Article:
Stroke care during a pandemic: vRad medical director talks COVID-19, patient anxiety and more

Since the beginning of the COVID-19 pandemic, hospitals have reported that stroke and heart attack patients are staying home instead of seeking the medical attention they need. Medical societies have warned against such actions, highlighting the importance of seeking treatment, yet the trend continues throughout the United States.

What does this shift mean for patients and patient care? How else has COVID-19 changed the way healthcare providers perform their jobs? We turned to Christina Geatrakas, MD, a medical director at vRad, a MEDNAX company, to find out. She spoke at length about COVID-19, telemedicine and vRad’s AI-powered stroke program.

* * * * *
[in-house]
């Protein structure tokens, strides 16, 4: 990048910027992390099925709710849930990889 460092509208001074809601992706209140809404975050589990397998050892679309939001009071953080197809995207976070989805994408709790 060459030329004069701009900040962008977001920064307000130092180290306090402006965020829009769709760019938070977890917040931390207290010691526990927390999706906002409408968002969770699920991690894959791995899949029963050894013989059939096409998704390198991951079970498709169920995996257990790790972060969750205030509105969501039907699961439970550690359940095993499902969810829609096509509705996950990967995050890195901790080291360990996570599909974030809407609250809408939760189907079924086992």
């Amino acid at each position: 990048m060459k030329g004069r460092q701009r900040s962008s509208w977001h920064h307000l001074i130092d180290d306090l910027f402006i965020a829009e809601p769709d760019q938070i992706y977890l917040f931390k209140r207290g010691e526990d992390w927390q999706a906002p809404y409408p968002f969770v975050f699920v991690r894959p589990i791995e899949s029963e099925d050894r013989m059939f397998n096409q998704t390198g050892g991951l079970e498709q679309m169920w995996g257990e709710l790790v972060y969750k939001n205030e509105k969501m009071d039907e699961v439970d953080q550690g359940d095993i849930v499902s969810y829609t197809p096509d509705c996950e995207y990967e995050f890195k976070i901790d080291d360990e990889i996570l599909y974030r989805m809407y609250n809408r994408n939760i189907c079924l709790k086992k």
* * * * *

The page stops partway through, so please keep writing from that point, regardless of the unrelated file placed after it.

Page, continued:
What do you think about how patients have responded to the ongoing pandemic? Does it surprise you that patients are staying home in the face of such life-threatening conditions?

Just as the pandemic was developing, I started to become concerned about non-COVID-19 medical conditions that were going to be undertreated or untreated due to limited access to care and patients self-restricting their seeking of medical attention. The majority of vRad’s volume comes from emergency departments across the country and we definitely witnessed a troubling decline in emergent studies in March and April. It’s going to be challenging to tally the comprehensive toll of this pandemic, because we must also factor the non-COVID-19 cases that are a direct result of limited access to care and patients not seeking care.